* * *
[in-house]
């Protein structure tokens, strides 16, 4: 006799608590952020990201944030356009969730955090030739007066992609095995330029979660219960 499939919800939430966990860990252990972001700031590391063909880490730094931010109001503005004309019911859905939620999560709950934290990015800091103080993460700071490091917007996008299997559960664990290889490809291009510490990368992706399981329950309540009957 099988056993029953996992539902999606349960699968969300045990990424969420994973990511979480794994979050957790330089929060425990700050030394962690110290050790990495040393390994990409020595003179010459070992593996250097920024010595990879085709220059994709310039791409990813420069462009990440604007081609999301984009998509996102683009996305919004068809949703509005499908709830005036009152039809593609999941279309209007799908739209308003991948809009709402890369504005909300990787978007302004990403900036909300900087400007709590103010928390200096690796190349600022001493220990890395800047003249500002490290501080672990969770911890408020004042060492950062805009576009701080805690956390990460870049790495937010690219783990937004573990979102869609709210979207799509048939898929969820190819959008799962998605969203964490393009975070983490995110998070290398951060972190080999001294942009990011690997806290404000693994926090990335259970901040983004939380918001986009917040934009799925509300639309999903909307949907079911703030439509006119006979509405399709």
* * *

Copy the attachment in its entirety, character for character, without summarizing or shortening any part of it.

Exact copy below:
[in-house]
């Protein structure tokens, strides 16, 4: 006799608590952020990201944030356009969730955090030739007066992609095995330029979660219960 499939919800939430966990860990252990972001700031590391063909880490730094931010109001503005004309019911859905939620999560709950934290990015800091103080993460700071490091917007996008299997559960664990290889490809291009510490990368992706399981329950309540009957 099988056993029953996992539902999606349960699968969300045990990424969420994973990511979480794994979050957790330089929060425990700050030394962690110290050790990495040393390994990409020595003179010459070992593996250097920024010595990879085709220059994709310039791409990813420069462009990440604007081609999301984009998509996102683009996305919004068809949703509005499908709830005036009152039809593609999941279309209007799908739209308003991948809009709402890369504005909300990787978007302004990403900036909300900087400007709590103010928390200096690796190349600022001493220990890395800047003249500002490290501080672990969770911890408020004042060492950062805009576009701080805690956390990460870049790495937010690219783990937004573990979102869609709210979207799509048939898929969820190819959008799962998605969203964490393009975070983490995110998070290398951060972190080999001294942009990011690997806290404000693994926090990335259970901040983004939380918001986009917040934009799925509300639309999903909307949907079911703030439509006119006979509405399709």